Professor Krugman has stopped saying that QE2 doesn't contribute to commodity inflation.
A good thing. He was starting to sound like a moron.
His latest offering was to the effect that headline inflation would be down in the next report because of the 10% decline in gasoline prices. He didn't mention that 'headline' has already bled into 'core', which will be higher.
Or that he has been arguing against the mere mention of the headline number.
His second-to-last inflation post was to the effect: "Hmmm, there may be a whiff of inflation but 'tis a trifle".
There's a good academic, laying the groundwork for an argument pivot.
Here's the Economist's Buttonwood blog:
Inflation, equality and the debt crisis
Who suffers from inflation?
FURTHER to the last post on whether the authorities could or should attempt to solve the debt crisis via inflation, there is a new report from the respected Institute for Fiscal Studies on the British experience over the last decade.I'll dig up the links to the good Professor's posts tomorrow.
The characteristic of recent inflation is that it has been concentrated on food and energy, two items which absorb a higher proportion of the spending baskets of the poor than of the rich. As a result, lower income households tended to experience higher inflation rates than higher income groups over the last decade. The worst rates of all were suffered by the single pensioners. The trends seem to have accelerated; the poorest quintile suffered an inflation rate of 4.3% between 2008 and 2010, the richest 2.7%.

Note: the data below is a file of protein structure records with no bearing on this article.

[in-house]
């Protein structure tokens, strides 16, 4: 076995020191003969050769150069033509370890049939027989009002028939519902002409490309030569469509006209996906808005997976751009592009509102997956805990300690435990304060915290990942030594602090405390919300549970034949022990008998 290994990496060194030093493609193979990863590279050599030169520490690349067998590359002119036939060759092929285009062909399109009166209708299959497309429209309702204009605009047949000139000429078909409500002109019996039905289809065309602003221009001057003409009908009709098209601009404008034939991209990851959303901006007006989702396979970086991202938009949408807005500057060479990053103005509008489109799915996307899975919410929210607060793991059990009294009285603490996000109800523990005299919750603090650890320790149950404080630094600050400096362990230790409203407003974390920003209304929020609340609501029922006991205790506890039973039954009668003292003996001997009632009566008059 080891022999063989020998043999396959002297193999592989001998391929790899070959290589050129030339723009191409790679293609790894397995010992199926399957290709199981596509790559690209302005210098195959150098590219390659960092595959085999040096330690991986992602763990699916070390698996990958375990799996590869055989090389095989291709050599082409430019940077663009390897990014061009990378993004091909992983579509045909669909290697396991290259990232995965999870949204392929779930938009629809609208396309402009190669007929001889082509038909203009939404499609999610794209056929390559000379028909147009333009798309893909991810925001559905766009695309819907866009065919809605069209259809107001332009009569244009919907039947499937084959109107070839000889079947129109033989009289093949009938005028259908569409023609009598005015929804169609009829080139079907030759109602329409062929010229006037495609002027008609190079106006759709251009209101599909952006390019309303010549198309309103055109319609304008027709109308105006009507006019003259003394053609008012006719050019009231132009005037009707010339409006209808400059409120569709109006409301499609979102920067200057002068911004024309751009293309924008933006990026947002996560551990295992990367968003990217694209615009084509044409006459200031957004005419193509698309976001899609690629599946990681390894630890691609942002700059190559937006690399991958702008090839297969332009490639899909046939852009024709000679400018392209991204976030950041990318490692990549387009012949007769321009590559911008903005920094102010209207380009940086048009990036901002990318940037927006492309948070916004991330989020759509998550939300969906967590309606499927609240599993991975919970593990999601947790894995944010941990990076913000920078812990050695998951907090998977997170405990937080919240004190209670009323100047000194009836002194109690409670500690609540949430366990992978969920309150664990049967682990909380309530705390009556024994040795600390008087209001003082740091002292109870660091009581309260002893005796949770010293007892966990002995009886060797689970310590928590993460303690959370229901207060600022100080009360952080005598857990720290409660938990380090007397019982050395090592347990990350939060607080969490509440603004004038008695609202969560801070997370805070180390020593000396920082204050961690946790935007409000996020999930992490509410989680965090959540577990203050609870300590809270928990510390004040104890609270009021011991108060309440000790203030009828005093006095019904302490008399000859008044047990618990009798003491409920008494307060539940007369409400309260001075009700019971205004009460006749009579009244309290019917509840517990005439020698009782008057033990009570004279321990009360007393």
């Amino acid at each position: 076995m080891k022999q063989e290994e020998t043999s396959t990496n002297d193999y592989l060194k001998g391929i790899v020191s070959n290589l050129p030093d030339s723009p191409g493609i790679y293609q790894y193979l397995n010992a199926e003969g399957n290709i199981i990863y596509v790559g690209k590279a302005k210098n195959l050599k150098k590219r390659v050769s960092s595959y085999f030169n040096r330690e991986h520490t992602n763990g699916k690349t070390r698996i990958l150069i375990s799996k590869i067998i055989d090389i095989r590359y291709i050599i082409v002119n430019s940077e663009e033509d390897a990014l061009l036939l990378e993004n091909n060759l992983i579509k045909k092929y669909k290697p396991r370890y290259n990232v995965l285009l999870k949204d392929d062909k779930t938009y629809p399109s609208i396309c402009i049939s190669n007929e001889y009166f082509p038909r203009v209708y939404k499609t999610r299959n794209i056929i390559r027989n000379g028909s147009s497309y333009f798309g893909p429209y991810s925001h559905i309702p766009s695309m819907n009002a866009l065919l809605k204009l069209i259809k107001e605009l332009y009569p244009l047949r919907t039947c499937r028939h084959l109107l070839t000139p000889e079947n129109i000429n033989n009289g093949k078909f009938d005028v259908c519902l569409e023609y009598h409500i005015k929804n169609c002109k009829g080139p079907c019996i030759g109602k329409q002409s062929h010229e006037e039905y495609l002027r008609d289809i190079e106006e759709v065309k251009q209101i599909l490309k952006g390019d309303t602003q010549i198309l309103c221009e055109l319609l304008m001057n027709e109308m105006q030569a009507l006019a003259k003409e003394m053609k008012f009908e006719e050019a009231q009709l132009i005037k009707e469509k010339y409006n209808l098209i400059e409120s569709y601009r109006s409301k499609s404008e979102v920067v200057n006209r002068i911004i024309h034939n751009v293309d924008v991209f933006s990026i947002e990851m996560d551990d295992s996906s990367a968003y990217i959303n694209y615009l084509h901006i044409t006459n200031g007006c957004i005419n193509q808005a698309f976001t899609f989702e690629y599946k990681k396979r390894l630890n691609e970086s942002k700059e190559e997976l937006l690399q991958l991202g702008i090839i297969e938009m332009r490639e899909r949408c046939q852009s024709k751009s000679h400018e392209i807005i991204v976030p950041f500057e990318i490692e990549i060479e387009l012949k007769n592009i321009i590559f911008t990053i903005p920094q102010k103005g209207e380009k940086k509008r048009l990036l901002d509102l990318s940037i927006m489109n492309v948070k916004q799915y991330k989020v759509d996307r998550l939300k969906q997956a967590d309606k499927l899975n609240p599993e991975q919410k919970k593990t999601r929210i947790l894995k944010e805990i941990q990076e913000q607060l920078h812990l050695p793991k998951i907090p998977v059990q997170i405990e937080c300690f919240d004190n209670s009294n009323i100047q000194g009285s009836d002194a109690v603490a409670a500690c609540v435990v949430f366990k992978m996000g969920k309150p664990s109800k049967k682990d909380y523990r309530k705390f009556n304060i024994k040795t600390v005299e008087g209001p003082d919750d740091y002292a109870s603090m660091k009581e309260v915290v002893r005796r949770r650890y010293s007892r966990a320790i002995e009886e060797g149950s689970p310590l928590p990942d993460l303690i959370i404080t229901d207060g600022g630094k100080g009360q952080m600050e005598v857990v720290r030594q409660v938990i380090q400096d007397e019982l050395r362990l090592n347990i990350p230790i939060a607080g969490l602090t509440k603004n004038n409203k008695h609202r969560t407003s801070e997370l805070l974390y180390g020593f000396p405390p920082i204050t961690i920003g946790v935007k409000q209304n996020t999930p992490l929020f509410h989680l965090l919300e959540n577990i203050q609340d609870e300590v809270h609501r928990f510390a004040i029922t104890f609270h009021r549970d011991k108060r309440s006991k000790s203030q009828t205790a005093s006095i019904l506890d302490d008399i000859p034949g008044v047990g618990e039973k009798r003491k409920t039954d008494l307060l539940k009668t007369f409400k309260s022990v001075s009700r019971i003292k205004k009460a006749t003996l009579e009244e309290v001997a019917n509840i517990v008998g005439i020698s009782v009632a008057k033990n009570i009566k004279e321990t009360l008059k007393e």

The details refer to Britain but I suspect they have wider implications. The last decade has generally been marked by falls in the relative prices of manufactured goods, which can be made more cheaply in Asia. The better-off may benefit from cheaper flatscreen TVs or iPads but these are beyond the budget of the poorest; worse still they may have lost their jobs in the factories that made these goods.
What this report does not cover, of course, is the effect of higher inflation on the savings of the richest. But this is quite a complex area. The richest only spend around half their income, so consumer inflation only affects that portion; they have more of their savings in equities and property, asset classes that are better protected against inflation, than on the cash deposits which middle-income savers might depend on for the bulk of their interest income....MORE